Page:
Fermented vegetables part 1

brined slaw (1)

A brined slaw I’m fermenting

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My new crock pot. I’m so excited!

 

Eric Satie, that eccentric Parisian who penned a couple of our most haunting tunes once said, “Show me something new and I’ll start all over.” I feel a little like that concerning fermented   – or cultured – vegetables.

Its now been several months that I’ve been experimenting with  cultured vegetables. Its high time I chronicled it all on the blog. But so much has happened that I’ve decided to break it down into more ‘digestible’ chunks.

It all started this spring……and the annual wild onion harvest…. Vegetable fermentation had been on my back burner for several years. Michael Pollan’s chapter in Cooked still unread, a friend at my coop who said she’d show  me not yet called. A combination of wondering what to do with an immense pile of wild onion leaves, and my butcher’s first release of cultured veggies got my ball finally rolling on this.

I thought I’d start off with how fermentation works with vegetables and why these things are good for you. I’ll credit the sources as I go.

The fermentation process

All vegetables have small amounts of lactobacillus bacteria – among many others. Once exposed to water, they begin to feed on the sugars and starches on the vegetables, and do as all living things do: reproduce and excrete. In this case, they produce lactic acid and carbon dioxide. They are also very tolerant to salt – which is good, because the harmful bacteria which would lead to molds and spoilage, really can’t tolerate a high acid, high salt environment.

In making fermented vegetables,  you are either going to add a brine (2-5% salt per weight of water) or add salt (2-4% by vegetable weight) then massage and pack down the vegetables, ensuring they are fully covered in the brine juice, then leave them at room temperature for a few days. That’s it, basically.

But not quite – though you don’t need to do much else. In the fermentation process, 3 different species of lactobacillus eat, reproduce, release and finally die off. They succeed each other as the acid level rises and they can no longer live in that environment.The first lactobacillus that goes to work is Leuconostoc mesenteroides. Once it raises the acidity to .3% it dies off and in its place, Lactobacillus plantarum  carries acidity to 2%. Finally Lactobacillus brevis kicks in until its final acidity level of between 2.5%-3.4%. It would carry on fermenting and developing stronger and stronger tastes – so this is when it goes into the fridge to slow it all down to a more dormant state.

What happens when it hits your tummy: You are what you eat

Our stomachs – indeed our whole digestive system  – functions as a microbiome that is home to thousands of microbial species. Many of them are in the lactobacillus genus and are responsible for secreting chemicals such as serotonin and dopamine which affect our moods, appetite, sense of fullness and well being. Clearly what we introduce into our digestive biome is going to affect and alter it – for better or worse.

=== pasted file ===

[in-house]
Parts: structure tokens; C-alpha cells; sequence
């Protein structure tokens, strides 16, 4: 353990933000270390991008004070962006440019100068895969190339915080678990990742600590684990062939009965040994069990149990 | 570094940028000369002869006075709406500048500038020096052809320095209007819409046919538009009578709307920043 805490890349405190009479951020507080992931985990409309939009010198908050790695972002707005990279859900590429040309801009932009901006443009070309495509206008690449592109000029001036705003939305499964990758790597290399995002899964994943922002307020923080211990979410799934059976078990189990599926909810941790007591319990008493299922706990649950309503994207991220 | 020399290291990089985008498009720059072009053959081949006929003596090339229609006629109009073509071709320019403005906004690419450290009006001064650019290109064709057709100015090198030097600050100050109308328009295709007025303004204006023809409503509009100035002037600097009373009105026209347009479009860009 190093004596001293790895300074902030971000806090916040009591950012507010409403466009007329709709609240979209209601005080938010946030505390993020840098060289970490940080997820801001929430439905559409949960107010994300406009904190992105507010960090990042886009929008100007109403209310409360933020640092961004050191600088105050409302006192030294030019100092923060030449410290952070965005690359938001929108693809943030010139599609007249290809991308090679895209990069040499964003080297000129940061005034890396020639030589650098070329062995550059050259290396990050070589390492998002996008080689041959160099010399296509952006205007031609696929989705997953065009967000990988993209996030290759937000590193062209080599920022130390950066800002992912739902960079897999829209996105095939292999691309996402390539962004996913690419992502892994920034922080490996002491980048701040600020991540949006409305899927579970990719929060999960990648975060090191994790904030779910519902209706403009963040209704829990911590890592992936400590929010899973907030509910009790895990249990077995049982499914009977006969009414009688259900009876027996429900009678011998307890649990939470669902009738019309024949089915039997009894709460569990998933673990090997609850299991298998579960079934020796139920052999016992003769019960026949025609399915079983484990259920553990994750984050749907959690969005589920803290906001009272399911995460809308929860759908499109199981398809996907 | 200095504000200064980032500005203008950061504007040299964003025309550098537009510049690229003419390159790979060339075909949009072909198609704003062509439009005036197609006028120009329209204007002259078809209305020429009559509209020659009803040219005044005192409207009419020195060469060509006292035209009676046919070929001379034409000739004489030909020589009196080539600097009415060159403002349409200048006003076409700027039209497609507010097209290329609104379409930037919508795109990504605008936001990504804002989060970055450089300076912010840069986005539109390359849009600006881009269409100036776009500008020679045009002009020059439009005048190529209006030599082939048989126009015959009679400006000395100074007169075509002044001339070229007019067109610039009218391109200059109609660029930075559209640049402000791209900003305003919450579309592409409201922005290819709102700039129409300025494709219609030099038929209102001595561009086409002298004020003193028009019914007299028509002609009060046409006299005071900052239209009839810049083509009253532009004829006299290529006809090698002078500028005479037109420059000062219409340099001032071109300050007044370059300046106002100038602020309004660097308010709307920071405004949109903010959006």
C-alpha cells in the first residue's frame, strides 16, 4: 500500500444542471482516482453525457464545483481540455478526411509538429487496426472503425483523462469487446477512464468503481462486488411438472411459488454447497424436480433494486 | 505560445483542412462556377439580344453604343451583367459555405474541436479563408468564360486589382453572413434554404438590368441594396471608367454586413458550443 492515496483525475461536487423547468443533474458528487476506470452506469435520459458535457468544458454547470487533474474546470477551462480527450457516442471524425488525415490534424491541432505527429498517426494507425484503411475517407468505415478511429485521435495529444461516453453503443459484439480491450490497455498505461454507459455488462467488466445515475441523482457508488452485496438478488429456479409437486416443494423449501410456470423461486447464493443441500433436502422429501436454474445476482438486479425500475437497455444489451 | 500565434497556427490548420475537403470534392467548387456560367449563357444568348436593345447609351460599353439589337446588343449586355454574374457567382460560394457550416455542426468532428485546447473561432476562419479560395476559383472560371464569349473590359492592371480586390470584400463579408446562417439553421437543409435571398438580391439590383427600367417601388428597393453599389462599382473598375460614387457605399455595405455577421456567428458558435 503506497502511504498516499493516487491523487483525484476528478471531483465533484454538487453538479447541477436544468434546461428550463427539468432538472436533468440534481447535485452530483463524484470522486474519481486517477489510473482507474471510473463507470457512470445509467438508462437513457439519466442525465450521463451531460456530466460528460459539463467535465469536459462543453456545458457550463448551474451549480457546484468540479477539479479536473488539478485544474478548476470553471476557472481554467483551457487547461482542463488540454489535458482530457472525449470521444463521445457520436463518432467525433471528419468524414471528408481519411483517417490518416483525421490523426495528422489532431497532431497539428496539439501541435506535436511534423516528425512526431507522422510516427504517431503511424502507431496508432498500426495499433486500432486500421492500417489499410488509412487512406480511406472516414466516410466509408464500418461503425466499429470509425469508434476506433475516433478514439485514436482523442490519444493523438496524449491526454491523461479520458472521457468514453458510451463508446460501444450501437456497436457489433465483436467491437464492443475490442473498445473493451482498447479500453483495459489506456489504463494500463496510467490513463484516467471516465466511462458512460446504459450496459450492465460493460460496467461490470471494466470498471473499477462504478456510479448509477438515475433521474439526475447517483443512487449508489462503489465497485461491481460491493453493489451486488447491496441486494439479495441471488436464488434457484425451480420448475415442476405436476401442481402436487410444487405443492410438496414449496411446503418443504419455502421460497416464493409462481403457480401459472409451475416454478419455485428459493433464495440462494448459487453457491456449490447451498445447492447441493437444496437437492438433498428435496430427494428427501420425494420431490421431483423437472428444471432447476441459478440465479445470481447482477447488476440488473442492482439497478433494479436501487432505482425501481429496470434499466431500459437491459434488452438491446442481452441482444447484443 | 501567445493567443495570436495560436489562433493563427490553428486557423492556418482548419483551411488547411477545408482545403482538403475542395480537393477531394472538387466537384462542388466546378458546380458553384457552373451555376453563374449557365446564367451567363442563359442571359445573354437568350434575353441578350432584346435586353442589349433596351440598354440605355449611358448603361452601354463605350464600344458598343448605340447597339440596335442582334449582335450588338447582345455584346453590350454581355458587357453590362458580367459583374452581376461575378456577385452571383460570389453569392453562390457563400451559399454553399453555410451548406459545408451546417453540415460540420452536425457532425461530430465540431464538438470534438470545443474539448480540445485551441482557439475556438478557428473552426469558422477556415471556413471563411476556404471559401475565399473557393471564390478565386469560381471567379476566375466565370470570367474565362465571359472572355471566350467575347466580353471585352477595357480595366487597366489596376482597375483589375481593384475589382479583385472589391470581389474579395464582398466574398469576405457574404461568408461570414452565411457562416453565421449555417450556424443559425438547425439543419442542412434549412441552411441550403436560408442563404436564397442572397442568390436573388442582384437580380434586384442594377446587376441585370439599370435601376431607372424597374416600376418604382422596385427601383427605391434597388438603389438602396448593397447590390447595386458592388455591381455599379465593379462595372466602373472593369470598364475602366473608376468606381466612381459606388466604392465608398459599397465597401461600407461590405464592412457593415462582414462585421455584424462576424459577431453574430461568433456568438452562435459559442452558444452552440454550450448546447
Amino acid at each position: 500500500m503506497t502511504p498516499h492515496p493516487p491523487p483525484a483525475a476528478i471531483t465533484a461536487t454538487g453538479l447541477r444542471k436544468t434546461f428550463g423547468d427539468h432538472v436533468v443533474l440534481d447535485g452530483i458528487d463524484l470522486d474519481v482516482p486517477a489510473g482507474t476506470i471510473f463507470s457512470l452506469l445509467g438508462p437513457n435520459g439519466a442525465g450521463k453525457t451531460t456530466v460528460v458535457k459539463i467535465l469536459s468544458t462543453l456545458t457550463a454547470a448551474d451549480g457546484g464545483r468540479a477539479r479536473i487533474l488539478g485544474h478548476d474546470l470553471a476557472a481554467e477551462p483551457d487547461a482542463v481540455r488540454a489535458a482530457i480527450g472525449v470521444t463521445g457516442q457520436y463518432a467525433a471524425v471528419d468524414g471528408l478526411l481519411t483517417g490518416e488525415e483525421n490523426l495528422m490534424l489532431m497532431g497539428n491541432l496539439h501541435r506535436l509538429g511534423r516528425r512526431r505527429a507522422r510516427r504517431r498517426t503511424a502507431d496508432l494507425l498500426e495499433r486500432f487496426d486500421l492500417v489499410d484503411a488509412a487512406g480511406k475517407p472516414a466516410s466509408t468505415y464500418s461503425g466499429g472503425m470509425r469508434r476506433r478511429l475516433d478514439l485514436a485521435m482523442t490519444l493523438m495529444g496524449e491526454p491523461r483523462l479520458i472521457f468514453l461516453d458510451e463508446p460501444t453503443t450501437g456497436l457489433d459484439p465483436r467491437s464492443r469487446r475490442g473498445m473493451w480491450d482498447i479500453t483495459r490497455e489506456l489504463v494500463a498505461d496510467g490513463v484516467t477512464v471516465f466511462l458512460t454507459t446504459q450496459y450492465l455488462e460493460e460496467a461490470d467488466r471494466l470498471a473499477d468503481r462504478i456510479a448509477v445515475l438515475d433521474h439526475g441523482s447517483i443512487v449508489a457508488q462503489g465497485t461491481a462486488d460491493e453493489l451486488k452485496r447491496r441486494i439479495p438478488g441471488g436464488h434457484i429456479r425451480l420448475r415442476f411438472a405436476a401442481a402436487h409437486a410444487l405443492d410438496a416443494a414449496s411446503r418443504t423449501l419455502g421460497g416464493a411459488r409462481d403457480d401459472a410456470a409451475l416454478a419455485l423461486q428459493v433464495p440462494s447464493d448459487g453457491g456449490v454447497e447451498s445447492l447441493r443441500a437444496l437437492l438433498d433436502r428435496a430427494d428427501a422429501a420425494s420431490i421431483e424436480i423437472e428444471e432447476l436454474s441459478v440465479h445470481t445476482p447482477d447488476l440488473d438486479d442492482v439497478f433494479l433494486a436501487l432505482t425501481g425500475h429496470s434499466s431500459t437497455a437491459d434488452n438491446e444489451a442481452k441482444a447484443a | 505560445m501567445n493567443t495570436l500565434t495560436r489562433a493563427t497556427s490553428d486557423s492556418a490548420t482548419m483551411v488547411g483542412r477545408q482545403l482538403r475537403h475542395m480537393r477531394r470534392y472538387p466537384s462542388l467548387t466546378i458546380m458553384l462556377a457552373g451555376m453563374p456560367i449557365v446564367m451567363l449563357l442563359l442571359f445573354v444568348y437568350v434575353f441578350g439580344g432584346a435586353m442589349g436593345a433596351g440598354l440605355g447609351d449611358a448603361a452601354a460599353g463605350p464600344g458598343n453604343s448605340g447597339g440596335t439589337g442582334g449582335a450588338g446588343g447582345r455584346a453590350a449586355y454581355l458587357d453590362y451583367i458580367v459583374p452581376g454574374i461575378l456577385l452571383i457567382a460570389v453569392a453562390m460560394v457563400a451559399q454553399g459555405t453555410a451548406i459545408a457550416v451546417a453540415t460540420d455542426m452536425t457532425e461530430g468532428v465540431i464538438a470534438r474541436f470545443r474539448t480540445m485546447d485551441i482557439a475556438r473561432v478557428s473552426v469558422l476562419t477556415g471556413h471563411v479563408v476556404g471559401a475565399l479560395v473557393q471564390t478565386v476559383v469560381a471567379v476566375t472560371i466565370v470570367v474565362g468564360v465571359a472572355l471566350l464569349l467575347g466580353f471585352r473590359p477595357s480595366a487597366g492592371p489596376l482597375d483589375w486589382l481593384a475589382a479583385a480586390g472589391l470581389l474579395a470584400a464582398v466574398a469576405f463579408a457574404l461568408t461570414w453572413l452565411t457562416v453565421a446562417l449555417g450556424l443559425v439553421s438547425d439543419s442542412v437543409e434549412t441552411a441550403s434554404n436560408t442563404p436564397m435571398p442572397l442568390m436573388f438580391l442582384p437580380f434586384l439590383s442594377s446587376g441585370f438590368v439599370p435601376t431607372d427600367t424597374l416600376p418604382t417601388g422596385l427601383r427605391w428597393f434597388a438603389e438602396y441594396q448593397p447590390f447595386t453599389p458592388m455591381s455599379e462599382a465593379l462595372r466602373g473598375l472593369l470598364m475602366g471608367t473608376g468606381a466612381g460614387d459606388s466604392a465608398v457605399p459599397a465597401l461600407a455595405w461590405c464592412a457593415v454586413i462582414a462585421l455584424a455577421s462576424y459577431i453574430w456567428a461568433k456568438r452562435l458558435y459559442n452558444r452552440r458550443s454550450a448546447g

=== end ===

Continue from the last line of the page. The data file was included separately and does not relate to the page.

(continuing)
In the case of our fermented vegetables, its for the better. The lactobacillus interact with and complement the digestive work of our own bacteria – improving digestion, regulating mood, and generally getting our whole system in balance. Claims  have been made that fermented vegetables help with conditions such as diarrhea, yeast infections, urinary tract infections, colitis, food addictions, autism, and addictions.

The expert resources

This has been but a very brief layman’s overview, and does not truly do it justice. I would strongly recommend reading these sources for more detailed and expert information:

https://www.facebook.com/notes/wild-fermentation/how-vegetable-fermentation-works-/10151520254610369

http://www.foodsafetynews.com/2014/03/fermenting-veggies-at-home-follow-food-safety-abcs/#.VdXW-vlVhBd

http://www.webmd.com/vitamins-supplements/ingredientmono-790-lactobacillus.aspx?activeingredientid=790&activeingredientname=lactobacillus

http://www.wildfermentation.com/whats-so-wild-about-fermentation/

http://www.nytimes.com/2015/06/28/magazine/can-the-bacteria-in-your-gut-explain-your-mood.html?_r=1

Also check out the Wild Fermentation Facebook page – its very active and has a mine of information. https://www.facebook.com/groups/WlidFermentation/

And… Definitely buy Sandor Katz’s Wild Fermentation book

My thanks!

To a couple of market vendors who got me really rolling on this journey. These weren’t really long conversations – but enough to get my own internal fermentation going on this.

  • Cathy at http://www.countrymeadowmeats.com/ who rolled out her first cultured vegetables the same weekend I did my first go at fermented wild onion leaves. If you are up in Owen Sound – definitely visit them.
  • Dina who runs Mighty Fine Brine who turned me on to brined pickles, and to the wild fermentation facebook page!
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